JERUSALEM — A bill that allows civil marriage in Israel to couples who could not be married by the rabbinate failed by a large margin in its initial reading.
The Civil Union bill, introduced Wednesday by the Kadima Party’s Meir Sheetrit, was defeated 58-22. One-third of the Kadima lawmakers did not participate in the vote, the Jerusalem Post reported.
The bill allows a civil marriage where at least one member of a couple is not recognized as Jewish. It creates a marriage registrar in the Justice Ministry authorized to legalize civil marriages for those who are not eligible to marry by current law as well as divorces.
The bill does not contravene Jewish law since it does not allow civil marriages for those who may marry by Jewish law, according to Sheetrit’s office.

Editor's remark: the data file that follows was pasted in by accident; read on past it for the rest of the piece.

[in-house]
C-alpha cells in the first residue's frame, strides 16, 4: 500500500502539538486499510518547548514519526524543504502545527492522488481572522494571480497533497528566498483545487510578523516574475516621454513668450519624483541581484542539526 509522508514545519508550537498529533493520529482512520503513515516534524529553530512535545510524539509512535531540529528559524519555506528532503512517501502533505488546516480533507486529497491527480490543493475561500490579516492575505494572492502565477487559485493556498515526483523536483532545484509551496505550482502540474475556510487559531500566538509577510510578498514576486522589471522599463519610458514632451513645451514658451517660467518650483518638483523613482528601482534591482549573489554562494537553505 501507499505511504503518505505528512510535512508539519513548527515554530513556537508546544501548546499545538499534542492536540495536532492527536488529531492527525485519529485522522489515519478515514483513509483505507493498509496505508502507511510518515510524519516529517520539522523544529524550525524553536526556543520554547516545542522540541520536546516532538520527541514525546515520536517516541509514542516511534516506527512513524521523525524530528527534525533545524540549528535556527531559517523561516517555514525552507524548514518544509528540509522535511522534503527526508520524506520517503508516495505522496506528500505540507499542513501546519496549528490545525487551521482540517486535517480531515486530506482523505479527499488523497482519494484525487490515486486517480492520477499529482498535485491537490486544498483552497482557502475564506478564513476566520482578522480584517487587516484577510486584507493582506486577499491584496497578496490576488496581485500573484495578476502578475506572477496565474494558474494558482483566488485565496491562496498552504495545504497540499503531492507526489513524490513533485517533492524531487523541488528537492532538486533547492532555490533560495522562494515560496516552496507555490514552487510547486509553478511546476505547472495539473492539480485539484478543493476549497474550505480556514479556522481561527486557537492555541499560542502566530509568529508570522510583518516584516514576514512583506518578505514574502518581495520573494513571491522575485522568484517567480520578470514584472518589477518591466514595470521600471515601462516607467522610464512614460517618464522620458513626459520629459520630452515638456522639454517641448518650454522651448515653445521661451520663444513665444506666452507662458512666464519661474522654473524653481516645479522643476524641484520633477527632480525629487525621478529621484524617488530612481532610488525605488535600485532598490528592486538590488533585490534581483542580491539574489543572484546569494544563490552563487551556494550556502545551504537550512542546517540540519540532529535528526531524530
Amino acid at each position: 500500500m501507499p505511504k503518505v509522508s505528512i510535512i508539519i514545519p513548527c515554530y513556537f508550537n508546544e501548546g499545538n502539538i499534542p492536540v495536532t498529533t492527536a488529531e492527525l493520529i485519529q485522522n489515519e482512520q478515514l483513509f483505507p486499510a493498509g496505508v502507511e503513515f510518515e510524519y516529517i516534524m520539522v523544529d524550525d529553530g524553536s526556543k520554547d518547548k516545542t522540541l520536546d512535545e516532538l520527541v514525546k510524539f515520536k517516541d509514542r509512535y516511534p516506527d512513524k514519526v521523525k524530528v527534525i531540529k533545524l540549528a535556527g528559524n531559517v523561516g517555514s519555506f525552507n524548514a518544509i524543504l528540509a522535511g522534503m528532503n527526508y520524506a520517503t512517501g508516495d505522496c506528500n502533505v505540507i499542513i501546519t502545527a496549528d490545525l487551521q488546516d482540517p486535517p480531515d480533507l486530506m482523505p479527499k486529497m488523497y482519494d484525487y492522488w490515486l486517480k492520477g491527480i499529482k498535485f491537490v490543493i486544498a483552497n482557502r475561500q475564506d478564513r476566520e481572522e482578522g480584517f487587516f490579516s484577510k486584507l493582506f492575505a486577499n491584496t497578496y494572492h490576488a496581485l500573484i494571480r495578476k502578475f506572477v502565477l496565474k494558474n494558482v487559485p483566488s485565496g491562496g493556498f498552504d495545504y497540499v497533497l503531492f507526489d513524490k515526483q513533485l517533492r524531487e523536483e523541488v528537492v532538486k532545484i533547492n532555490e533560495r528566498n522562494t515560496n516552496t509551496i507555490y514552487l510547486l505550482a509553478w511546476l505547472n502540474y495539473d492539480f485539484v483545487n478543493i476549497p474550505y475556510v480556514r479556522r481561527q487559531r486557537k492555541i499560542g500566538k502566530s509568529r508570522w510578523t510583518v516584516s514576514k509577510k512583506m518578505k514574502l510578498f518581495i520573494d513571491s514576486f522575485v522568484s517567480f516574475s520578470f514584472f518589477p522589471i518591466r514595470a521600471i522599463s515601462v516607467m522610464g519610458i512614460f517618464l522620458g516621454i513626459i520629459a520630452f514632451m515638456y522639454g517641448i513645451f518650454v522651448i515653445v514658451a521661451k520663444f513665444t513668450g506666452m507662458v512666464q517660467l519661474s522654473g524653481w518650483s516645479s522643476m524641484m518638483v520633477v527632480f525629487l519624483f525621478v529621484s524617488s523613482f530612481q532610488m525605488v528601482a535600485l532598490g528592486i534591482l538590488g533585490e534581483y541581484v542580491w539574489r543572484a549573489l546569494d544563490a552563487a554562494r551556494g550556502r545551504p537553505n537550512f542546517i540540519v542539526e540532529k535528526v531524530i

It is the second civil union bill to fail this winter. A more comprehensive bill sponsored by several Kadima members was defeated in October.
All but one member of the Yisrael Beiteinu party led by Avigdor Lieberman voted against the bill, even though the party election platform promised that the party would submit its own civil union bill within a year of taking office. Kadima is in the government coalition with the fervently Orthodox Shas party, which opposes any kind of civil marriage.
“It is a travesty that in the State of Israel there are people who must travel to Cyprus to get married,” Sheetrit said after the vote. “These individuals are citizens of Israel, they live in Israel, their children serve in the army and even give their lives for the state, and yet they cannot legally marry.
“The members of Yisrael Beiteinu are apparently more interested in their spot in the government than in keeping promises made to their voters, but I am more interested in bringing a solution to the more than 350,000 Israelis who want to but cannot legally marry.”